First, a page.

o“There's no evidence to date that biotech crops have caused any health problems.”

    Even organizations which are opposed to GMO foods endorse the position that transgenic food is healthy, at least given current research. Instead, they usually describe as the real problem with GMOs being the accidental fallout of so-called genetic pollution, which is the greatest moral hazard that Monsanto & Co. currently faces. Additionally, transgenic rice is currently en-route to curing a type of Vitamin A based blindness in children of undeveloped countries, which is so noble a task the Greenpeace has agreed to not burn down the testing fields.

    As a person, I respect the right that people have to keep differing opinions about whether or not the technology that produces transgenic organisms is ethical or not. However, the science is clear on this: transgenic food is pretty much identical to normal food, and may be better than normal food if the crop has been engineered to have, for example, omega 3 Fatty Acids or a complete amino acid profile. About the issue of labeling, I don’t care either way. Having labels won’t stop companies trying to improve their product, and customers will buy better products.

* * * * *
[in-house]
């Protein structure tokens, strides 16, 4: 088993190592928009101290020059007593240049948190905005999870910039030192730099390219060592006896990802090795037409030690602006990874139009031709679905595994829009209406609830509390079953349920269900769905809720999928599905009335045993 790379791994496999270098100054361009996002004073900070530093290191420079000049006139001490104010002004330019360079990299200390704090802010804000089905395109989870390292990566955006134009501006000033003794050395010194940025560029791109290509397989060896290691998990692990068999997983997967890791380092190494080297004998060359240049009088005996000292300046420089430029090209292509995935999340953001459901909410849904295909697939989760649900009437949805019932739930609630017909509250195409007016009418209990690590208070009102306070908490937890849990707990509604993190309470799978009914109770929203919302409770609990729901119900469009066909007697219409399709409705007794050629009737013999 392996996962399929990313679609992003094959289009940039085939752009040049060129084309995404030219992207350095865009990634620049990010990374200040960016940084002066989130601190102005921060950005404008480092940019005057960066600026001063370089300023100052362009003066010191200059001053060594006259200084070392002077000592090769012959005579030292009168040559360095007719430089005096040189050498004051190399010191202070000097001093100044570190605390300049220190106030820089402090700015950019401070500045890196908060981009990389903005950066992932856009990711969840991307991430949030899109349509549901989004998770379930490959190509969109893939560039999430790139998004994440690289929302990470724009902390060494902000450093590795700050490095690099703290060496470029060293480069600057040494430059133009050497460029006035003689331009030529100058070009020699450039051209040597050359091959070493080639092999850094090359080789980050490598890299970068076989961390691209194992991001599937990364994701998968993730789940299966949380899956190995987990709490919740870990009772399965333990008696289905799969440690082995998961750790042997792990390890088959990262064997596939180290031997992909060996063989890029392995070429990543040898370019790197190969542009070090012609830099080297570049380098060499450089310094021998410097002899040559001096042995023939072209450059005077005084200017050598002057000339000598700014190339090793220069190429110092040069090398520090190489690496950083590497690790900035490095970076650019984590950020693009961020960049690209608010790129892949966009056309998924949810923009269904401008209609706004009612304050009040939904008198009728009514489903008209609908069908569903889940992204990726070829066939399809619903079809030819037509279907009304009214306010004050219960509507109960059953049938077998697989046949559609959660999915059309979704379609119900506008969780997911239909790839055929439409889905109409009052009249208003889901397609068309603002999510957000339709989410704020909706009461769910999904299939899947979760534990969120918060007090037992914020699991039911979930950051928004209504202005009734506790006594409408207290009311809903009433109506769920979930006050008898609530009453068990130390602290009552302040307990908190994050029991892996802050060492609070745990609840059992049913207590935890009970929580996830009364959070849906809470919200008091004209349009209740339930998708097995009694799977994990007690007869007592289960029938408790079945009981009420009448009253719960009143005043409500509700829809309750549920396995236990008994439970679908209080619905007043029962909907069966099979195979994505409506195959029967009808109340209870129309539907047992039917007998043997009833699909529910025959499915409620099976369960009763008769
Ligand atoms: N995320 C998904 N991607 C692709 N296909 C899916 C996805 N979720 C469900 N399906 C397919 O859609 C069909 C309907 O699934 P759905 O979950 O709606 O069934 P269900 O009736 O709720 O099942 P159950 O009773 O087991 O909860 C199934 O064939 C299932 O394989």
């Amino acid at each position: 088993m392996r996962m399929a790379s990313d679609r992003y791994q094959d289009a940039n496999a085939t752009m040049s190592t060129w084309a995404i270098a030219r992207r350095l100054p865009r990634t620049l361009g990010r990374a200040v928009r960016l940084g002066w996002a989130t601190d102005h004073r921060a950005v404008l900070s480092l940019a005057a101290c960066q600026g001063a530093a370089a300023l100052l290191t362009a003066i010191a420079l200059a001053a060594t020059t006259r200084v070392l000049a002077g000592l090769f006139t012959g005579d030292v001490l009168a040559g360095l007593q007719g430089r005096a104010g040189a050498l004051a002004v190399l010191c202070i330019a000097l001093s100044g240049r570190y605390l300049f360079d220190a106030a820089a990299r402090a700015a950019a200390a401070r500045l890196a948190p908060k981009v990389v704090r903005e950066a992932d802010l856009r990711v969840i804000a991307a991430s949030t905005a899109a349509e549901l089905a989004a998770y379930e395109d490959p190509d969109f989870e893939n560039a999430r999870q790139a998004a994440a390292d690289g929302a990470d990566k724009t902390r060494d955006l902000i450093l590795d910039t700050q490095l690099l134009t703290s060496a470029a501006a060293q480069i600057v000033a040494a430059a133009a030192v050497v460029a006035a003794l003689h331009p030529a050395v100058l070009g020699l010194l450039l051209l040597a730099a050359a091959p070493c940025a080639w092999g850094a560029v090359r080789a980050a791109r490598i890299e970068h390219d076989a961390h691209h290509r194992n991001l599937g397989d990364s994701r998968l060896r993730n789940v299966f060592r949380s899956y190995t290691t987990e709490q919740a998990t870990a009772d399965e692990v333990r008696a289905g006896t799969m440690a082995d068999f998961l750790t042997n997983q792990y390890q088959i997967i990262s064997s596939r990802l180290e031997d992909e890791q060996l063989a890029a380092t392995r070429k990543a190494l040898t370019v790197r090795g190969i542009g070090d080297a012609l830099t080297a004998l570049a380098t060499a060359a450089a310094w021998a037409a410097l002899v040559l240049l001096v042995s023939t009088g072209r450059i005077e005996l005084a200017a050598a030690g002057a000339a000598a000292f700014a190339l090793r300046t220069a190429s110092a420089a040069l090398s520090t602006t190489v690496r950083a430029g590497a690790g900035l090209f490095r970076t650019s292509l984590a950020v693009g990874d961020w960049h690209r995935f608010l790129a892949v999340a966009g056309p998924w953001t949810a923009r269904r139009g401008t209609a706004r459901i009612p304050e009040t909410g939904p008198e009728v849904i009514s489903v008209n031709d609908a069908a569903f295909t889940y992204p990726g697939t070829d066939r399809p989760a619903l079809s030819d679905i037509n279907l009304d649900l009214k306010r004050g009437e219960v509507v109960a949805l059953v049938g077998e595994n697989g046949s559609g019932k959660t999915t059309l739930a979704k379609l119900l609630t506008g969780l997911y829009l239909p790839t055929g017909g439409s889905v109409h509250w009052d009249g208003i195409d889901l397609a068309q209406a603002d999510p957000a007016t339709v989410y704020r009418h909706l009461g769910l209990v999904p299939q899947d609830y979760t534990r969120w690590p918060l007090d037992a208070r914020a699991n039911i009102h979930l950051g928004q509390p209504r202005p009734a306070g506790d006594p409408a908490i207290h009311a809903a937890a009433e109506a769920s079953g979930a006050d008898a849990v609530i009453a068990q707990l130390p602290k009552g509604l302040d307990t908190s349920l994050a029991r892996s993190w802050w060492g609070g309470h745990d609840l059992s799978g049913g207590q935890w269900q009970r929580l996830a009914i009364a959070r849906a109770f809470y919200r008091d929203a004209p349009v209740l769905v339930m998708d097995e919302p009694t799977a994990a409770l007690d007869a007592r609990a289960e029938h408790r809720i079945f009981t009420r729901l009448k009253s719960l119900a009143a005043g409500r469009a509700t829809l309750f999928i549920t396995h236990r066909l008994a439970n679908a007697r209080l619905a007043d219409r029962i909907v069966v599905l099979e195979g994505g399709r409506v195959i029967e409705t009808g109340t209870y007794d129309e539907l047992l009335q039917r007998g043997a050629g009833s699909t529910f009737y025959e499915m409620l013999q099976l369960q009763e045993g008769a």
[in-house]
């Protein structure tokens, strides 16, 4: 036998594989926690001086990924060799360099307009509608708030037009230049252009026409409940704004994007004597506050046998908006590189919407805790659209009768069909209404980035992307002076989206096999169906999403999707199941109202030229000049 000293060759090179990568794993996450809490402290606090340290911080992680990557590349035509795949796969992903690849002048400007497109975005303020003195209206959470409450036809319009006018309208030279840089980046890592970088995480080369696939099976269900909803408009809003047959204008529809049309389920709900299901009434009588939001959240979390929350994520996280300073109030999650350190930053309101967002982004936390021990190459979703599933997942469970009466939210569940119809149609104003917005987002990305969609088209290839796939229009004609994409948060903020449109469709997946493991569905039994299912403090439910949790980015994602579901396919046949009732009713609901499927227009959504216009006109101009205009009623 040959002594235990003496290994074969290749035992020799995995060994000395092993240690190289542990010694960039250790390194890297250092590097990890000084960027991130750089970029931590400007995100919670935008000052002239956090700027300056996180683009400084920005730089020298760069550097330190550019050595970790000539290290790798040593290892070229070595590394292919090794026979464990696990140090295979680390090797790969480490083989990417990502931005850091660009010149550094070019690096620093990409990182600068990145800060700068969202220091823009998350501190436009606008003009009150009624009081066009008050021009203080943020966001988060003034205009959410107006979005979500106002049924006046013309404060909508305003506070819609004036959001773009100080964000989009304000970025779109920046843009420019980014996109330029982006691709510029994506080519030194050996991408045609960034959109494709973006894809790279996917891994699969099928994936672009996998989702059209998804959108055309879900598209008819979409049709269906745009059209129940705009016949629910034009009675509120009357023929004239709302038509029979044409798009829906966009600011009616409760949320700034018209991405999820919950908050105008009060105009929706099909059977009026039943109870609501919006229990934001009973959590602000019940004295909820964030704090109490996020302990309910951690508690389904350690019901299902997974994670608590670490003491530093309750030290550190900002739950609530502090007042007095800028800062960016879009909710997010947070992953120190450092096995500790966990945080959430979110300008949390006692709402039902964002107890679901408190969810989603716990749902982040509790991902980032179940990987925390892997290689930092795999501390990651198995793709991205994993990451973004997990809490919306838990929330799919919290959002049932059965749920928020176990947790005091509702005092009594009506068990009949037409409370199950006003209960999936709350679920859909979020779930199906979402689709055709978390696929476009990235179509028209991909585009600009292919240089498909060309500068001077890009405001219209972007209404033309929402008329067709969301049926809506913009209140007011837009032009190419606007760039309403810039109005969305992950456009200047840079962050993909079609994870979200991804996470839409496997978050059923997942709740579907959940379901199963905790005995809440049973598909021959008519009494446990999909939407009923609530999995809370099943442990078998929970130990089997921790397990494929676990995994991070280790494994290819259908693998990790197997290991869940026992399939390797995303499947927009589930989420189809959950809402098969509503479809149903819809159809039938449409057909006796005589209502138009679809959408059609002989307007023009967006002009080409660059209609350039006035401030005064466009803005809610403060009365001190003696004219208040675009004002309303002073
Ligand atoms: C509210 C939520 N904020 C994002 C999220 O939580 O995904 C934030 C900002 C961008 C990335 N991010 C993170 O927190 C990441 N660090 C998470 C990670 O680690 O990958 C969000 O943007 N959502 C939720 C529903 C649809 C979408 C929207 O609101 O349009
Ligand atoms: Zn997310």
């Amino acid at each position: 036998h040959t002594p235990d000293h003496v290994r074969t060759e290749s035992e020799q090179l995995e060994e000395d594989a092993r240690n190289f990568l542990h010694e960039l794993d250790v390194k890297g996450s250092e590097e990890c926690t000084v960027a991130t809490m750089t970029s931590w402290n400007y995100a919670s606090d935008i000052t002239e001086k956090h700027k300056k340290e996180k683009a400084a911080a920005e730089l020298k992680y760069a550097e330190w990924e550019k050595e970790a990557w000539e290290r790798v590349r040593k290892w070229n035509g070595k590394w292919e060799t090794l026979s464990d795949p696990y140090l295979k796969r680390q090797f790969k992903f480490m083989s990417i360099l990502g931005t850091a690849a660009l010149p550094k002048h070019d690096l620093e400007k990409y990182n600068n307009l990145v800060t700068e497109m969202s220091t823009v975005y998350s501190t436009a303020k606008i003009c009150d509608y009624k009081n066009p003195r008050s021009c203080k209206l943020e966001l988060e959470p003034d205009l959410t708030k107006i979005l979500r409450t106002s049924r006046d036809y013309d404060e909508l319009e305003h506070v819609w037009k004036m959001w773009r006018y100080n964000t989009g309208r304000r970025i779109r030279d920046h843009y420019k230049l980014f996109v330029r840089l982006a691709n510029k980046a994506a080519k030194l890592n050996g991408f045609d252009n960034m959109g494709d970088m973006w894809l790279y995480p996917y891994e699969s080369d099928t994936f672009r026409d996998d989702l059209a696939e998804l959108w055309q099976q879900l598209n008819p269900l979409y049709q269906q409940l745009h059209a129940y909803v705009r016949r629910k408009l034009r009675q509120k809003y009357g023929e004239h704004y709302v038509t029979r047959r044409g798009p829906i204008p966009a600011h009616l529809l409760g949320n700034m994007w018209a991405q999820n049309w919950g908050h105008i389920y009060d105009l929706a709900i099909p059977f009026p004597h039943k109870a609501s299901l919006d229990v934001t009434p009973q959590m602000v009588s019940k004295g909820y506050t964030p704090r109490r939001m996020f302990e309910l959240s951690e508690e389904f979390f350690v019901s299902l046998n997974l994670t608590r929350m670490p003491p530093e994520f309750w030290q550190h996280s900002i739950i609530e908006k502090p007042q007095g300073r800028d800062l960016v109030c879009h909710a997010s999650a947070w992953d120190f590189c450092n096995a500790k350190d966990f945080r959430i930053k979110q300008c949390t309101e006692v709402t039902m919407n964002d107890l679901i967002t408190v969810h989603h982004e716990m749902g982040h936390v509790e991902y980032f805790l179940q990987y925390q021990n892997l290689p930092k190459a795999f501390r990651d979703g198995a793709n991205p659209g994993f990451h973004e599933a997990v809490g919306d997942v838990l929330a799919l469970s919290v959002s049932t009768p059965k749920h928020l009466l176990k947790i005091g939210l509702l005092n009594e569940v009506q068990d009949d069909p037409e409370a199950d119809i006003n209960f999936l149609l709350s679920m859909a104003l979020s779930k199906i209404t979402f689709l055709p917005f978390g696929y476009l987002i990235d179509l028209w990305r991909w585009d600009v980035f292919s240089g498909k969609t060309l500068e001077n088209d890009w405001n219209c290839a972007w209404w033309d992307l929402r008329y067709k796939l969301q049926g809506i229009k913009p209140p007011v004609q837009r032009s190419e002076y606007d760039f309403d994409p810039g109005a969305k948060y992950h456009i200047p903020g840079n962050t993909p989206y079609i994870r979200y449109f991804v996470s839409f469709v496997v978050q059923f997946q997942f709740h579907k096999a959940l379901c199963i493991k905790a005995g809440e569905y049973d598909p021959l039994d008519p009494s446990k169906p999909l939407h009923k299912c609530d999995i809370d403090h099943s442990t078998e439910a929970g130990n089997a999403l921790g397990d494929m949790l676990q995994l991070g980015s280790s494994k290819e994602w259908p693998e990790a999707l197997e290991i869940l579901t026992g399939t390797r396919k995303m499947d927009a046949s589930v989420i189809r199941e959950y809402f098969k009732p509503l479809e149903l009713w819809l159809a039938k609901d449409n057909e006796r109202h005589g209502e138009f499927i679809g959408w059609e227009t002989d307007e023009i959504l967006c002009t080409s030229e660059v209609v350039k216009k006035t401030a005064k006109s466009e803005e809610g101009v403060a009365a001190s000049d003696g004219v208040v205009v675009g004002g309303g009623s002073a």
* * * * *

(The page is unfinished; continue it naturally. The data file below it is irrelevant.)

1. In addition to reviewing the following studies, I'd recommend you check out: https://bengreenfieldfitness.com/2009/07/podca…

      1 . Smith, J.M. Genetic Roulette: The Documented Health Risks of Genetically Engineered Foods (Yes! Books, Fairfield, IA, 2007).
      2. Townsend, M. Why soya is a hidden destroyer. Daily Express, Mar 12, 1999.
      3. Kleter, G.A. & Peijnenburg, A.A.C.M. Screening of transgenic proteins expressed in transgenic food crops for the presence of short amino acid sequences identical to potential, IgE-binding linear epitopes of allergens. BMC Struct. Biol. 2 (2002): 8-19.
      4. Netherwood et al. Assessing the survival of transgenic plant DNA in the human gastrointestinal tract. Nature Biotech. 22 (2004): 2.
      5. Padgette, S.R. et al. The composition of glyphosate-tolerant soybean seeds is equivalent to that of conventional soybeans. J. of Nutrition 126, no. 4 (1996).
      6. Pusztai, A. & Bardocz, S. GMO in animal nutrition: potential benefits and risks. Ch. 17, Biology of Nutrition in Growing Animals (Elsevier, 2005).